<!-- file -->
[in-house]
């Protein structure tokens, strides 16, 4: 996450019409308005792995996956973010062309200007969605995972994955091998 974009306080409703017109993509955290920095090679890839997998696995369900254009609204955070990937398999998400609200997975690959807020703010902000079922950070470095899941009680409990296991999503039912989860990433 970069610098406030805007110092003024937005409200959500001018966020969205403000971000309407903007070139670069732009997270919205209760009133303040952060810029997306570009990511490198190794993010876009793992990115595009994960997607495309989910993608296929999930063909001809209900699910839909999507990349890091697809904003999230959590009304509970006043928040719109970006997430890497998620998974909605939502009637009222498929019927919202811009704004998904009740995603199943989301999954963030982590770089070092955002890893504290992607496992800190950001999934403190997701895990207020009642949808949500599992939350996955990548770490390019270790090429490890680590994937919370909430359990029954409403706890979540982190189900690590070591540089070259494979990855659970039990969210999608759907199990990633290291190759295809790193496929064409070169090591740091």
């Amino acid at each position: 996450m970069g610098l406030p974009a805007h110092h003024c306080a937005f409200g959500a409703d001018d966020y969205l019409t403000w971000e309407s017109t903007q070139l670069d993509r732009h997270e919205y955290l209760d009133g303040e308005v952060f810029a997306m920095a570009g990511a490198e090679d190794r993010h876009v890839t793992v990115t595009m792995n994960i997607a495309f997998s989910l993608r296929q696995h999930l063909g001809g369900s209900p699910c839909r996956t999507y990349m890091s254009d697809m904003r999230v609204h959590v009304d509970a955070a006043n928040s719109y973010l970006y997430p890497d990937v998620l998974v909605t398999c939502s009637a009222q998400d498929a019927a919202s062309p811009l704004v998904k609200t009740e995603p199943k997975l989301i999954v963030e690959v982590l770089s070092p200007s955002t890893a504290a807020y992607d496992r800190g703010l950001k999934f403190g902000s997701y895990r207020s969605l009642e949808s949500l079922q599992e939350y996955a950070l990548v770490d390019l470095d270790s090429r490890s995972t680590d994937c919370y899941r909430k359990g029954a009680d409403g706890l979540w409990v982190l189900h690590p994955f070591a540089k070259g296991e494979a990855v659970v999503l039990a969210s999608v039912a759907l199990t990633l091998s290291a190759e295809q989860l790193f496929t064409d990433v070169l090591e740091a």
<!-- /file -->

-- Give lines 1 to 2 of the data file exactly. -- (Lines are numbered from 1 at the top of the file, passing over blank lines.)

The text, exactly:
[in-house]
């Protein structure tokens, strides 16, 4: 996450019409308005792995996956973010062309200007969605995972994955091998 974009306080409703017109993509955290920095090679890839997998696995369900254009609204955070990937398999998400609200997975690959807020703010902000079922950070470095899941009680409990296991999503039912989860990433 970069610098406030805007110092003024937005409200959500001018966020969205403000971000309407903007070139670069732009997270919205209760009133303040952060810029997306570009990511490198190794993010876009793992990115595009994960997607495309989910993608296929999930063909001809209900699910839909999507990349890091697809904003999230959590009304509970006043928040719109970006997430890497998620998974909605939502009637009222498929019927919202811009704004998904009740995603199943989301999954963030982590770089070092955002890893504290992607496992800190950001999934403190997701895990207020009642949808949500599992939350996955990548770490390019270790090429490890680590994937919370909430359990029954409403706890979540982190189900690590070591540089070259494979990855659970039990969210999608759907199990990633290291190759295809790193496929064409070169090591740091």